The Apple Doesn’t Fall Far From the Tree

The other day, Brody came home and shared that during Bible class they had all taken a Myers-Briggs personality test. If you aren’t familiar with Myers-Briggs, you can check it out here. Basically, it includes four different pairs of traits with 16 different possible combinations.

It’s kind of a joke among family and friends that my oldest, Brock, is like his dad, and my youngest acts just like me. So, it was no surprise that our Myers-Briggs results were basically the same. He is an ENFP, and I am an INFP. The E and I stand for extrovert and introvert. (That basically means that he gets his energy from being around other people, and I recharge by being by myself).

Despite that difference, there are a lot of ways my son and I are alike. One of those ways is that we are both idea-people, with ideas popping up so fast, it’s kind of like whack-a-mole, but with ideas.

 

Looking Back Isn’t My Natural Tendency

As idea people with lots of different interests and passions, it’s easy to jump to the next project or idea without ever looking backward at all to see what worked and what didn’t with previous things.

This tendency is never more present for me than at the start of a new year. I get excited about all the possibilities, and ideas for projects and goals flood in. This makes things difficult in two ways. First, it’s hard to know what ideas and goals to pick because as I’ve been learning in recent years, I can’t do ALL THE THINGS! The second issue is that I get so excited about what is coming up that I usually forget to take a look behind me to see what I’ve learned, so I can better move forward.

Giving Yourself the Gift of Time

So this year, instead of jumping in with tons of goals and projects the first week of January, I’ve given myself the gift of time – time to sort through 2017 (which was a tough year around here), and look at what I learned. Before stepping into all the new and shiny,  I want to take stock of the old and broken-in and decide what I want to take with me and build upon in the new year.

This is a practice I want to implement in more areas than just new year’s resolutions, though. I did a lot of journaling about what I was learning as I worked my way through the Gospels this year, and I wrote out a lot of my prayers this year to stay focused.  I also wrote down quotes from some of the books I was reading.

Taking the time to look through those journals was eye-opening and encouraging. I was able to see ways that God answered my prayers, themes of what God was teaching me, lessons I’d learned, and wisdom I had read (which would have been lost in the files of my brain probably forever if I hadn’t written them down!).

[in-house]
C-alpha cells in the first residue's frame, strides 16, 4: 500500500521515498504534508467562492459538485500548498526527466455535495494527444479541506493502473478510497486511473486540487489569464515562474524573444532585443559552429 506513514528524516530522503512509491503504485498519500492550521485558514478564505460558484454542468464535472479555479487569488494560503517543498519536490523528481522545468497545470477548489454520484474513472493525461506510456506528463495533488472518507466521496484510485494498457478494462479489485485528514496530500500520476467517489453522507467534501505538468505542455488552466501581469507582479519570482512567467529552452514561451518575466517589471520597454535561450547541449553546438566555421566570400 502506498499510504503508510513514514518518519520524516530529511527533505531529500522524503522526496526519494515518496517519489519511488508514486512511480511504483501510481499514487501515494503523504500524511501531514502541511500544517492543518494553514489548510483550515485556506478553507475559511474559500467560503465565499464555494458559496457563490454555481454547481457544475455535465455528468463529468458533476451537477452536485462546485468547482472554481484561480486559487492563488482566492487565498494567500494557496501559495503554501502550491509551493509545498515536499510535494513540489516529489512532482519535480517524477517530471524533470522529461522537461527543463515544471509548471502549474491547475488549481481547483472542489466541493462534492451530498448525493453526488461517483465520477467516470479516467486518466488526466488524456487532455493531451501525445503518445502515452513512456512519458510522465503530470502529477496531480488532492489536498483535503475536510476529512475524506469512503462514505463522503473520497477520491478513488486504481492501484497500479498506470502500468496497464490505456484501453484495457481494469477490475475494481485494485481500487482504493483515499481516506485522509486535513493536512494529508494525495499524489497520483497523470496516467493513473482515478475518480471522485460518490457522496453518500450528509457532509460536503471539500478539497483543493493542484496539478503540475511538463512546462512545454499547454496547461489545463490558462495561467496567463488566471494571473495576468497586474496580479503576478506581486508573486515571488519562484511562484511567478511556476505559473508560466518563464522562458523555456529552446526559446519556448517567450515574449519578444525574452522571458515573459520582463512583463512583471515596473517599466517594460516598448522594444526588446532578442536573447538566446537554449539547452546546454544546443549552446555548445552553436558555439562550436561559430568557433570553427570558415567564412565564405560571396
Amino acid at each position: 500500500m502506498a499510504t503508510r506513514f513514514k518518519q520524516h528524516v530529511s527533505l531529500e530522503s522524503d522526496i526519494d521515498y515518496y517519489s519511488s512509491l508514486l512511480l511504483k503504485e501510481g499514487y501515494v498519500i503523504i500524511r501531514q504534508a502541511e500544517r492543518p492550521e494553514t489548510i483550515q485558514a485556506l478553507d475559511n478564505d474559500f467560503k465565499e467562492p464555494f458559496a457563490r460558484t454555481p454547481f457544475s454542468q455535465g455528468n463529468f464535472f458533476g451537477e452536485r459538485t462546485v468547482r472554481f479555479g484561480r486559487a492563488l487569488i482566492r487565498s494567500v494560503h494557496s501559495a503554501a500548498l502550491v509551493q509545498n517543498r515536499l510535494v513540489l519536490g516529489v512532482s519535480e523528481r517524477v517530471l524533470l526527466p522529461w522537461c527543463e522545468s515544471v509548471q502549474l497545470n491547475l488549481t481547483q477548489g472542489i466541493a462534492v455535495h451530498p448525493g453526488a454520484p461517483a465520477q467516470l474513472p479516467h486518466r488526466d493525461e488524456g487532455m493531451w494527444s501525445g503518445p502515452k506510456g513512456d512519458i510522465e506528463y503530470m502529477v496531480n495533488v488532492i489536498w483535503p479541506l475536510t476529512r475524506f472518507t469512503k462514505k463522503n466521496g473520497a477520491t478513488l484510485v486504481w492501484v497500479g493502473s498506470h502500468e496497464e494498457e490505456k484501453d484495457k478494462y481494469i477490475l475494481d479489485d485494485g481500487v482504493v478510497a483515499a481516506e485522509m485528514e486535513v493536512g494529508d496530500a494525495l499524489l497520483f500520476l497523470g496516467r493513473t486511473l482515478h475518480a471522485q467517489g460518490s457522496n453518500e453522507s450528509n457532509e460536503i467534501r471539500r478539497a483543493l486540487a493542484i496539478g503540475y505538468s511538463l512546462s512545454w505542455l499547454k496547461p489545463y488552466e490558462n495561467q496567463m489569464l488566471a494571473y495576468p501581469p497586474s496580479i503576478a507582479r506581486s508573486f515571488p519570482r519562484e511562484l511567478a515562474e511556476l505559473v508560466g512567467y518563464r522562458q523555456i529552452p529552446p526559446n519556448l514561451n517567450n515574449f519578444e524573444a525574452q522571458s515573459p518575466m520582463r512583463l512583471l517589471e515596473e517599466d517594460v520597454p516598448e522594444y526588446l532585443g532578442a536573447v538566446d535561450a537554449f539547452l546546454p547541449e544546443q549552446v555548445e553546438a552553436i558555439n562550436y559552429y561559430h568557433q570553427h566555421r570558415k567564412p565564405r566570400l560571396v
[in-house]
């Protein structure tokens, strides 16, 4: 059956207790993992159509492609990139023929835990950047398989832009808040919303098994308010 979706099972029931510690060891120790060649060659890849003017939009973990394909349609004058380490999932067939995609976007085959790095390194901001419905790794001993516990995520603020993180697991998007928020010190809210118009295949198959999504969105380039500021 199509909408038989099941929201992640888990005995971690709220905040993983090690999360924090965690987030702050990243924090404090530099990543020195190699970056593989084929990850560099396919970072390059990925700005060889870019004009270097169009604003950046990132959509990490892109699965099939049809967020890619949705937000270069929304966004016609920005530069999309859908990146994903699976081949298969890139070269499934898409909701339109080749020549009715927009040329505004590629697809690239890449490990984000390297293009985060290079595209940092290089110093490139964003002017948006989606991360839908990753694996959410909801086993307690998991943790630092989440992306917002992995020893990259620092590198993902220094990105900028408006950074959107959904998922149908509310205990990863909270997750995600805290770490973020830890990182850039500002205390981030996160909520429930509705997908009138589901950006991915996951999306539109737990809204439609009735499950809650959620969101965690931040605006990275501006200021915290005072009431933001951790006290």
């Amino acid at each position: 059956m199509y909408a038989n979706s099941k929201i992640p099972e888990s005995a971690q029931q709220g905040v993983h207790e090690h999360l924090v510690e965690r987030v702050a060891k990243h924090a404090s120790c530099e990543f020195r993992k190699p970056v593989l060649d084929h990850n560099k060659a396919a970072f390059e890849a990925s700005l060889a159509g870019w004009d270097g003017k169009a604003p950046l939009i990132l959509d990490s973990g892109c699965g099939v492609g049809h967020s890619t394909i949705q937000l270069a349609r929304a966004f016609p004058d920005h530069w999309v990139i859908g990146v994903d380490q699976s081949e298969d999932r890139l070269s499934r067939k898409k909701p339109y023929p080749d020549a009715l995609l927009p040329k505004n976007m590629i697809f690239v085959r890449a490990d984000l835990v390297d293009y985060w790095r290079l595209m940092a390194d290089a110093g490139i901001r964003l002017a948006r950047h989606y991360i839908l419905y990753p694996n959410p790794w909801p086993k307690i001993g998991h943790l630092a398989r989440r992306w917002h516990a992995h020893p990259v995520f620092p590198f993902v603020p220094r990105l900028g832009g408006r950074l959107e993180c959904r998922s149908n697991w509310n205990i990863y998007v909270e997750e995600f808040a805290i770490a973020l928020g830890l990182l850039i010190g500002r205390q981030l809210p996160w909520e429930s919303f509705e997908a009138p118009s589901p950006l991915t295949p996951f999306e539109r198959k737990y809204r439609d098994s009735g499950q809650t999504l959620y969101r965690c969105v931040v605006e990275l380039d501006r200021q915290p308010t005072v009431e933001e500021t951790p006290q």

Lessons from 2017

As I look back at 2017, I’d love to share with you a few key lessons (besides the importance of looking back!) I learned that I hope you’ll find helpful, too.

The importance of writing things down

As I said before, I did a lot of journaling this year, and it was a huge blessing in my life. I tend to process and learn through writing, so writing down what I was studying and learning as I read my Bible helped me to both remember what I was learning and be able to go back to refresh my memory. I have also started to write down my favorite quotes from books I was reading. Since I read a lot, this has been an especially great practice for me, so those little gems don’t get lost or forgotten!

The importance of prayer

It seemed everything I read, everything I heard all pointed to the importance of prayer. I know this seems like a no-brainer to those of us who grew up in the church, but knowing something and doing it are two totally different things. In my quest to understand prayer better, I did a short study on prayer in the Bible. It showed me a few things. First, I found that the prayers recorded in the New Testament had much more to do with others spiritual well-being than their physical well-being. Not that we shouldn’t pray for others physical well-being, but it’s equally, if not more, important to pray for their spiritual well-being, too. The second thing I saw was the importance of being persistent. This is something I struggle with because it feels rude to me, but it’s stressed multiple times with positive results.